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Almost everyone has heard the words “Machine Learning”, but most people don’t fully understand what they mean. Machine Learning isn’t a single formula that is simply applied to a problem. There are many algorithms to choose from, each of which can be used to achieve different goals. This is the first in a series of articles that will introduce Machine Learning algorithms to help you understand how they work, and when to use each one.
What is Machine Learning?
Before we go any further, let’s define exactly what we’re talking about. What is Machine Learning? Machine Learning is about building programs with adaptable parameters that automatically adjust based on the data the programs receive. By adapting to previously seen data, the programs are able to improve their behavior. They also generalize data, meaning that the programs can perform functions on previously unseen datasets.
If that definition brings to mind Artificial Intelligence, then you’re on the right track: Machine Learning is actually a sub-field of Artificial Intelligence. Machine Learning algorithms can be thought of as the building blocks that help computers learn to operate more intelligently.
There are two types of Machine Learning algorithms: supervised and unsupervised. Supervised algorithms use input vectors and target vectors (or expected outputs) as training data, whereas unsupervised algorithms only use input vectors. Unsupervised algorithms use a process called clustering to identify the target vectors. This involves creating groups and subgroups within the data.
As an example, imagine that you are teaching a child to identify different types of vegetables. Supervised learning would involve presenting the child with the vegetables and saying, “This is a carrot. These are peas. This is broccoli.” Unsupervised learning would involve presenting the vegetables without giving their names, and having the child classify the vegetables: The carrot is orange, and the peas and broccoli are green. The child would then create a subcategory to distinguish between the green vegetables. The peas are green and small, and the broccoli is green and big.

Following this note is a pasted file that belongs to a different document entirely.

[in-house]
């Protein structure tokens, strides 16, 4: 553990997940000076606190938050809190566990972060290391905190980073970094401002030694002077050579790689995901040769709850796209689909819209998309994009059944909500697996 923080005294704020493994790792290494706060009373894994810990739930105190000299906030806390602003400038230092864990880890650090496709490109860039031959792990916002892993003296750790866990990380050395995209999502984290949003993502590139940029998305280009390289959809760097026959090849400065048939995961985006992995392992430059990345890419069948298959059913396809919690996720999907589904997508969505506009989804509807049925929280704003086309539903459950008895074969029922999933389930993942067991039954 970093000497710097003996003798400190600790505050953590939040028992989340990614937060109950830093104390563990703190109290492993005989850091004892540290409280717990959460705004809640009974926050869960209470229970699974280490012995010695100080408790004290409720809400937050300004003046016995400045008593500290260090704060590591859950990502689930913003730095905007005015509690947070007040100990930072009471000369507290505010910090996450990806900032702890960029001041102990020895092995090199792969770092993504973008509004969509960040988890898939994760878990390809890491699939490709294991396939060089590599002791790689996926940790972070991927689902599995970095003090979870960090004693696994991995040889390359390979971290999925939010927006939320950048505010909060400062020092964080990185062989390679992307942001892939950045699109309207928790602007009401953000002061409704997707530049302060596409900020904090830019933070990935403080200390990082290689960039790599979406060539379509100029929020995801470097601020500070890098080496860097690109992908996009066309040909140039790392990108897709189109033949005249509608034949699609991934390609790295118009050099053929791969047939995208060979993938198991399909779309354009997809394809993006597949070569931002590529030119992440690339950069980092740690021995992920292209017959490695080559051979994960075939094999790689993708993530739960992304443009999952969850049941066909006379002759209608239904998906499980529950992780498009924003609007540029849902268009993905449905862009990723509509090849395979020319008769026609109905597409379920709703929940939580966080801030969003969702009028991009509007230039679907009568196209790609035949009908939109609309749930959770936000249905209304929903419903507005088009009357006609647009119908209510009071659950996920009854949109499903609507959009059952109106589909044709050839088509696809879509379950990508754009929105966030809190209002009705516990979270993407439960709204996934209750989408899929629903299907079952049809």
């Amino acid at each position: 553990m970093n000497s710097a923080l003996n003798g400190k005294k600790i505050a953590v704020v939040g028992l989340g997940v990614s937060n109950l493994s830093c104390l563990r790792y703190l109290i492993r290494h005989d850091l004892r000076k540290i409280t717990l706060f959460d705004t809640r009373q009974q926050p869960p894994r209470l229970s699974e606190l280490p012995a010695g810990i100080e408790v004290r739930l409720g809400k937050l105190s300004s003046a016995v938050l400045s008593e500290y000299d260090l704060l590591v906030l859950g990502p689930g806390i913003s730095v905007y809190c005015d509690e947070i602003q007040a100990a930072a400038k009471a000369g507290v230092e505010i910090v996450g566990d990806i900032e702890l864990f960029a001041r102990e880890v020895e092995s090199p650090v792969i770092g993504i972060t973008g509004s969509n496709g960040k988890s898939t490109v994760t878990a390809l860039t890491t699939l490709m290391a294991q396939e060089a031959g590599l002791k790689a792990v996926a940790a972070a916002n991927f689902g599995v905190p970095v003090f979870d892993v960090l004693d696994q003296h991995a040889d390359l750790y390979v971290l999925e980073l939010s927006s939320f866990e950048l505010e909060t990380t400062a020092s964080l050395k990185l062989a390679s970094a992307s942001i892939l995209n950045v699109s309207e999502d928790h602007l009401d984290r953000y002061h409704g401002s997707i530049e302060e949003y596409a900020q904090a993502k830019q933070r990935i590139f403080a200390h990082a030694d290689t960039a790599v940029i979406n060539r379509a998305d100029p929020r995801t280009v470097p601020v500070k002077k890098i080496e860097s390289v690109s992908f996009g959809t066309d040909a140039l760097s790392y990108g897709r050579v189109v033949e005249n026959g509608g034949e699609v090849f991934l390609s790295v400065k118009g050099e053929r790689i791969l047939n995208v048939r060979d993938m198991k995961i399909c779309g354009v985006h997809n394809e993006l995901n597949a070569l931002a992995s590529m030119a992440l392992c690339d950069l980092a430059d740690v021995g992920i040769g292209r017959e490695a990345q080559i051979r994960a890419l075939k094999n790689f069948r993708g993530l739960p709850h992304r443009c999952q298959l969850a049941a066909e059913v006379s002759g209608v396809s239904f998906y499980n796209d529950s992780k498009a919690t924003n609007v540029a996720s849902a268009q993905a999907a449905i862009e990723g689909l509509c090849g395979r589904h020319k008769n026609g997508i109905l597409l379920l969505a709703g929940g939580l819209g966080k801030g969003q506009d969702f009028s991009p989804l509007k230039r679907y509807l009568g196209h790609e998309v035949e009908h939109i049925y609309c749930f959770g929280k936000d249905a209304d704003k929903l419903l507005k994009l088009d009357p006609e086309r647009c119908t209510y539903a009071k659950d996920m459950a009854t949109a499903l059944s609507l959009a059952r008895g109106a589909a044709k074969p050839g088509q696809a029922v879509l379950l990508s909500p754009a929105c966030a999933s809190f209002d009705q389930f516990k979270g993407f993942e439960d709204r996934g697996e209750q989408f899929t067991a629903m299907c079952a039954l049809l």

Understanding Decision Trees
The first algorithm I’m going to introduce is the decision tree. It’s an older algorithm that is not widely used today, but it still remains important as a foundation for learning the more advanced algorithms that we’ll present.
A decision tree is a supervised predictive model. It can learn to predict discrete or continuous outputs by answering questions based on the values of the inputs it receives.
Let’s look at an example using a real-world dataset: Major League Baseball (MLB) player data from 1986-1987. We’re going to determine a professional player’s salary based on the number of years he’s played in the major leagues and the number of hits he had in the previous year.
The graph below illustrates our training data. The colored dots represent an individual player’s salary: blue/green dots represent low salaries, and red/yellow represent high ones.
Decision trees use different attributes to repeatedly split the data into subsets until the subsets are pure, meaning that they all share the same target value. In this case, we will segment the space into regions and use the mean salary in each region as the predicted salary for future players. The objective is to maximize the similarity within a region, while minimizing the similarity between regions.
A computer created the following regions:
R1 –less than five years of experience/mean salary of $166,000
R2 –five or more years of experience/less than 118 hits/mean salary of $403,000
R3 –five or more years of experience/118 hits or more/mean salary of $846,000